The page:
This is a tricky one, because I really feel strongly against mothers eliminating multiple allergens from their diet really early on. It has the potential to be really confusing when you’re trying to confirm allergies, and it will almost definitely result in you unnecessarily vastly limiting your diet. Multiple allergies are rare, much rarer than having only CMPA, but they do happen. If you suspect, after 6 weeks of being dairy free, that there’s something else going on, you may need to eliminate something else.
What that something could be is even harder, because it could quite literally be anything. The best thing to do in this case is start a food and reaction diary, which I would suggest you do as early on as you can. More on this further down. Something else than may help you narrow down the options are looking into your and your partner’s family history, and asking relatives about any possible food allergies they might have.
If you haven’t got a food diary, or you’re struggling to find a pattern then we can look at what is more likely to be causing issues for your little one. The most common childhood allergies are known as MEWS – Milk, Egg, Wheat and Soya.
As we know already, milk and soya proteins are very similar and this means that somewhere between 30-50% of CMPA children will also react to soya protein. Because of this I would suggest that soya be the next thing you cut out, unless you have reason to believe something else might be a problem (due to food diary/family history etc). I would certainly suggest not replacing your milk products with soya ones, and if you do this and notice that symptoms intensify then this is most likely why.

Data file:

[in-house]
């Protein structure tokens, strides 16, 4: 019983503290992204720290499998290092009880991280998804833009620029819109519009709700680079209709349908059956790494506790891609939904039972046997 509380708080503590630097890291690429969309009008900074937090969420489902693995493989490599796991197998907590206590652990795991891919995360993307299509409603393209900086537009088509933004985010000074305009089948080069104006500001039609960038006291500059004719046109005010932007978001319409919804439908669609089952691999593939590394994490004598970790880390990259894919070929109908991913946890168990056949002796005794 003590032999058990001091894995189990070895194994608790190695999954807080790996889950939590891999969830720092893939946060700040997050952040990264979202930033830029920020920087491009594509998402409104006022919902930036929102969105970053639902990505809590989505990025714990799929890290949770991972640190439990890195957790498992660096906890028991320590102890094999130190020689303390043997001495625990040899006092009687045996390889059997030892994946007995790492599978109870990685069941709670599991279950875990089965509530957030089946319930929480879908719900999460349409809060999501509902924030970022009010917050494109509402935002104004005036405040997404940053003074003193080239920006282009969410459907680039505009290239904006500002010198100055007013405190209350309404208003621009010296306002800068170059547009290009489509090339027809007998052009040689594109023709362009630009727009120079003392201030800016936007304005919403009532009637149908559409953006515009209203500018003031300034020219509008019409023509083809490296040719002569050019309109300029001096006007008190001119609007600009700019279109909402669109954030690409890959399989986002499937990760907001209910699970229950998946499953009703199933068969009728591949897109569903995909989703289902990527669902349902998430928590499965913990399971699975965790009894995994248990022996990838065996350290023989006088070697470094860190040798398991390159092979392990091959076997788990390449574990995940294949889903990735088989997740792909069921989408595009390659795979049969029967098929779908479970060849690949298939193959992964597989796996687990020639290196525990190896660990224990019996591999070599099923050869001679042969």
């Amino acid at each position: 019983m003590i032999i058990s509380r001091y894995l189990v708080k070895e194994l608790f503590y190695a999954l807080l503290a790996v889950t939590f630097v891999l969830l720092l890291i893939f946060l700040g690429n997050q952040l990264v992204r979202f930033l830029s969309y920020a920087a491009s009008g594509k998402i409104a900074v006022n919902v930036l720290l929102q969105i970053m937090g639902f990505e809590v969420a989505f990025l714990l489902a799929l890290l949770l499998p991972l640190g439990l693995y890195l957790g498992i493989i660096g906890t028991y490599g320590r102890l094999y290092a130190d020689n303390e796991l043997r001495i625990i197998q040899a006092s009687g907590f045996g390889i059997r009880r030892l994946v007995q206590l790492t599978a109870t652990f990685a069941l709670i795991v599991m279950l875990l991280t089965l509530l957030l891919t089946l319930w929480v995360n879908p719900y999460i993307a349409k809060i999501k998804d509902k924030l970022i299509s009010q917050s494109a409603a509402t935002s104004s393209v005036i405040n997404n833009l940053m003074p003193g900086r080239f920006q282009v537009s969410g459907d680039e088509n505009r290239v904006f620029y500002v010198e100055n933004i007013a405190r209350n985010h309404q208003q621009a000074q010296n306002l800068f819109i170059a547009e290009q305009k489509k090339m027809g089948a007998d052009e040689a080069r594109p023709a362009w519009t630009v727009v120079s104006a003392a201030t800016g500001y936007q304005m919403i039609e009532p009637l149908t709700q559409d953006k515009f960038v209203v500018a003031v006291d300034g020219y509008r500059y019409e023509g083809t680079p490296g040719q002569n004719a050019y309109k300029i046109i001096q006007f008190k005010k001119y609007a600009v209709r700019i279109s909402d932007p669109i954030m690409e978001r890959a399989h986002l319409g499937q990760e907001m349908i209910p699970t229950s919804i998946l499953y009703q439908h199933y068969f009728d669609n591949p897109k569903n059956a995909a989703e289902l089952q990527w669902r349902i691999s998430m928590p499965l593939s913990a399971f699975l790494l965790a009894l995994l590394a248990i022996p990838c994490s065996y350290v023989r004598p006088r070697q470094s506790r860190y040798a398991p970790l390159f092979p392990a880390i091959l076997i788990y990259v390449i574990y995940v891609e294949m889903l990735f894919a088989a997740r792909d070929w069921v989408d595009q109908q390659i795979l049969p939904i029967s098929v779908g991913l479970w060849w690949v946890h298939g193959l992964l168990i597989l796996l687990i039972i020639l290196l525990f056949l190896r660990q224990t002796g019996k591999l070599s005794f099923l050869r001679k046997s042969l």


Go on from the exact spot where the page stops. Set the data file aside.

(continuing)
If soya isn’t the issue or doesn’t help I would look at egg next, and then wheat. Hopefully by this stage though your food diary will offer more help to pinpoint what’s going on.
It’s Not CMPA
One reason you may not be seeing any improvement on symptoms is that it isn’t Cow’s Milk Protein Allergy. There are other causes for lots of the symptoms, and lots of them are also normal baby behaviours to a degree. Confirming the allergy is really important, so if you’ve eliminated dairy and seen no improvement, and tried the tips below and you’re not any further then I would recommend reintroducing dairy. If symptoms don’t increase or become more severe it’s quite likely a dairy allergy isn’t your problem.